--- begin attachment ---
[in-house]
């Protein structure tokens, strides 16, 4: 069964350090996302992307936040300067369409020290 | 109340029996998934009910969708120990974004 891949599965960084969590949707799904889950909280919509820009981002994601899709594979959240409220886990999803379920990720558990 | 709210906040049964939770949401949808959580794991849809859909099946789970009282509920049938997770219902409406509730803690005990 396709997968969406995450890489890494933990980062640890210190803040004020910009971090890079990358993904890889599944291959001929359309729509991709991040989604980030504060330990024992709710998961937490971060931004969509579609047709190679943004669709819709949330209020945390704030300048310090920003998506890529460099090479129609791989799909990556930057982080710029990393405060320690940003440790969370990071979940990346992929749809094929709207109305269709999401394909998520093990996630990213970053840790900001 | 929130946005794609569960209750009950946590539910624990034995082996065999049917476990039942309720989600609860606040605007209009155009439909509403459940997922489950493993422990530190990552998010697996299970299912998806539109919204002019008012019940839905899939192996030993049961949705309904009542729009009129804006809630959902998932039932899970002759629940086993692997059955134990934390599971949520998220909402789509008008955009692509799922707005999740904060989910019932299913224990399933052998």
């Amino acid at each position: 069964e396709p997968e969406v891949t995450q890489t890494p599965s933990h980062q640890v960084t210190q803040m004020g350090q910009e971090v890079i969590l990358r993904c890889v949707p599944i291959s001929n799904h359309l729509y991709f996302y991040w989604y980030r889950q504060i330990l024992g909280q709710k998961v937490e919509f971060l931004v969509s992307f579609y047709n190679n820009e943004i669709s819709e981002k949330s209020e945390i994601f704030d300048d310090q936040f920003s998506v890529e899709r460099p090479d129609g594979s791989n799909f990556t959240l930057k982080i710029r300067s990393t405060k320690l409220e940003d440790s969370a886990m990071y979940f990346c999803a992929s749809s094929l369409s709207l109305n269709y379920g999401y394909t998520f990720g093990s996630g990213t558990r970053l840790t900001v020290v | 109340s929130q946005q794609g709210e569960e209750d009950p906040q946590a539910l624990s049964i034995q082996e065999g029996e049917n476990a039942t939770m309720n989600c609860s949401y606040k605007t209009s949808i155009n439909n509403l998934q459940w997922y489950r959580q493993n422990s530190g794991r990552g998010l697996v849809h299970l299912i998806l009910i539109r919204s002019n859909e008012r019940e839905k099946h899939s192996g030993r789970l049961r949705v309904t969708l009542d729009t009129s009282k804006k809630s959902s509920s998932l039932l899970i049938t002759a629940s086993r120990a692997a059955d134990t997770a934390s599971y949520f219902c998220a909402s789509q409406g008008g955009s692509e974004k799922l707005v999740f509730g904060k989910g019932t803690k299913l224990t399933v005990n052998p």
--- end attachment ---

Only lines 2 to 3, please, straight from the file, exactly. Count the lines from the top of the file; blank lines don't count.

């Protein structure tokens, strides 16, 4: 069964350090996302992307936040300067369409020290 | 109340029996998934009910969708120990974004 891949599965960084969590949707799904889950909280919509820009981002994601899709594979959240409220886990999803379920990720558990 | 709210906040049964939770949401949808959580794991849809859909099946789970009282509920049938997770219902409406509730803690005990 396709997968969406995450890489890494933990980062640890210190803040004020910009971090890079990358993904890889599944291959001929359309729509991709991040989604980030504060330990024992709710998961937490971060931004969509579609047709190679943004669709819709949330209020945390704030300048310090920003998506890529460099090479129609791989799909990556930057982080710029990393405060320690940003440790969370990071979940990346992929749809094929709207109305269709999401394909998520093990996630990213970053840790900001 | 929130946005794609569960209750009950946590539910624990034995082996065999049917476990039942309720989600609860606040605007209009155009439909509403459940997922489950493993422990530190990552998010697996299970299912998806539109919204002019008012019940839905899939192996030993049961949705309904009542729009009129804006809630959902998932039932899970002759629940086993692997059955134990934390599971949520998220909402789509008008955009692509799922707005999740904060989910019932299913224990399933052998």
């Amino acid at each position: 069964e396709p997968e969406v891949t995450q890489t890494p599965s933990h980062q640890v960084t210190q803040m004020g350090q910009e971090v890079i969590l990358r993904c890889v949707p599944i291959s001929n799904h359309l729509y991709f996302y991040w989604y980030r889950q504060i330990l024992g909280q709710k998961v937490e919509f971060l931004v969509s992307f579609y047709n190679n820009e943004i669709s819709e981002k949330s209020e945390i994601f704030d300048d310090q936040f920003s998506v890529e899709r460099p090479d129609g594979s791989n799909f990556t959240l930057k982080i710029r300067s990393t405060k320690l409220e940003d440790s969370a886990m990071y979940f990346c999803a992929s749809s094929l369409s709207l109305n269709y379920g999401y394909t998520f990720g093990s996630g990213t558990r970053l840790t900001v020290v | 109340s929130q946005q794609g709210e569960e209750d009950p906040q946590a539910l624990s049964i034995q082996e065999g029996e049917n476990a039942t939770m309720n989600c609860s949401y606040k605007t209009s949808i155009n439909n509403l998934q459940w997922y489950r959580q493993n422990s530190g794991r990552g998010l697996v849809h299970l299912i998806l009910i539109r919204s002019n859909e008012r019940e839905k099946h899939s192996g030993r789970l049961r949705v309904t969708l009542d729009t009129s009282k804006k809630s959902s509920s998932l039932l899970i049938t002759a629940s086993r120990a692997a059955d134990t997770a934390s599971y949520f219902c998220a909402s789509q409406g008008g955009s692509e974004k799922l707005v999740f509730g904060k989910g019932t803690k299913l224990t399933v005990n052998p």